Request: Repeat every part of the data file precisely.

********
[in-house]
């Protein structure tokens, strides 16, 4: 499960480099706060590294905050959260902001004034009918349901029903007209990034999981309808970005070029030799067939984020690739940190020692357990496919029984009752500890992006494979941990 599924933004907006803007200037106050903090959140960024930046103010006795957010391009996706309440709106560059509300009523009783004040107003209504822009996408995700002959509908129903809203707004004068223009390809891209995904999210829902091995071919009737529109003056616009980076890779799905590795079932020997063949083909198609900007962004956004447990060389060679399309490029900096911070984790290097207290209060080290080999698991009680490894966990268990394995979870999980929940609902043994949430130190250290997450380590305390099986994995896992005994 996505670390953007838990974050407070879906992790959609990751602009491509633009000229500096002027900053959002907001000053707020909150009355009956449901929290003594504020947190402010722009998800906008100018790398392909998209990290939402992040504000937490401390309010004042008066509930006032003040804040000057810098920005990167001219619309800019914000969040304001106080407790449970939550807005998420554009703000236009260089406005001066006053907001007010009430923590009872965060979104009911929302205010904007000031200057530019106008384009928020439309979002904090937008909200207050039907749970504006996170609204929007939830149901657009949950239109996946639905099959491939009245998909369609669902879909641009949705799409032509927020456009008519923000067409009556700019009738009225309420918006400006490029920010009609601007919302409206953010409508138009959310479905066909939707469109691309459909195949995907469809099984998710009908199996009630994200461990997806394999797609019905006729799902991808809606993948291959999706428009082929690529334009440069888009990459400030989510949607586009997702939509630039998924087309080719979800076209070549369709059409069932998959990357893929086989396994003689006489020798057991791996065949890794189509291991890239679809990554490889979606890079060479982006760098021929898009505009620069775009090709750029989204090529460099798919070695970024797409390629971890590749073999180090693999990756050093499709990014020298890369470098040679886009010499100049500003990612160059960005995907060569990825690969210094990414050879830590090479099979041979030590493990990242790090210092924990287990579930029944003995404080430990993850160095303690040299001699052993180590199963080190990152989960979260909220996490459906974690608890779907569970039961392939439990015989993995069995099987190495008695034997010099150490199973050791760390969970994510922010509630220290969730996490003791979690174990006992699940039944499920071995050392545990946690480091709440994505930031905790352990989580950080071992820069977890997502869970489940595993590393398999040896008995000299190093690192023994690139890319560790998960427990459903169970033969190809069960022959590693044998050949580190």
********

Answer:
[in-house]
């Protein structure tokens, strides 16, 4: 499960480099706060590294905050959260902001004034009918349901029903007209990034999981309808970005070029030799067939984020690739940190020692357990496919029984009752500890992006494979941990 599924933004907006803007200037106050903090959140960024930046103010006795957010391009996706309440709106560059509300009523009783004040107003209504822009996408995700002959509908129903809203707004004068223009390809891209995904999210829902091995071919009737529109003056616009980076890779799905590795079932020997063949083909198609900007962004956004447990060389060679399309490029900096911070984790290097207290209060080290080999698991009680490894966990268990394995979870999980929940609902043994949430130190250290997450380590305390099986994995896992005994 996505670390953007838990974050407070879906992790959609990751602009491509633009000229500096002027900053959002907001000053707020909150009355009956449901929290003594504020947190402010722009998800906008100018790398392909998209990290939402992040504000937490401390309010004042008066509930006032003040804040000057810098920005990167001219619309800019914000969040304001106080407790449970939550807005998420554009703000236009260089406005001066006053907001007010009430923590009872965060979104009911929302205010904007000031200057530019106008384009928020439309979002904090937008909200207050039907749970504006996170609204929007939830149901657009949950239109996946639905099959491939009245998909369609669902879909641009949705799409032509927020456009008519923000067409009556700019009738009225309420918006400006490029920010009609601007919302409206953010409508138009959310479905066909939707469109691309459909195949995907469809099984998710009908199996009630994200461990997806394999797609019905006729799902991808809606993948291959999706428009082929690529334009440069888009990459400030989510949607586009997702939509630039998924087309080719979800076209070549369709059409069932998959990357893929086989396994003689006489020798057991791996065949890794189509291991890239679809990554490889979606890079060479982006760098021929898009505009620069775009090709750029989204090529460099798919070695970024797409390629971890590749073999180090693999990756050093499709990014020298890369470098040679886009010499100049500003990612160059960005995907060569990825690969210094990414050879830590090479099979041979030590493990990242790090210092924990287990579930029944003995404080430990993850160095303690040299001699052993180590199963080190990152989960979260909220996490459906974690608890779907569970039961392939439990015989993995069995099987190495008695034997010099150490199973050791760390969970994510922010509630220290969730996490003791979690174990006992699940039944499920071995050392545990946690480091709440994505930031905790352990989580950080071992820069977890997502869970489940595993590393398999040896008995000299190093690192023994690139890319560790998960427990459903169970033969190809069960022959590693044998050949580190």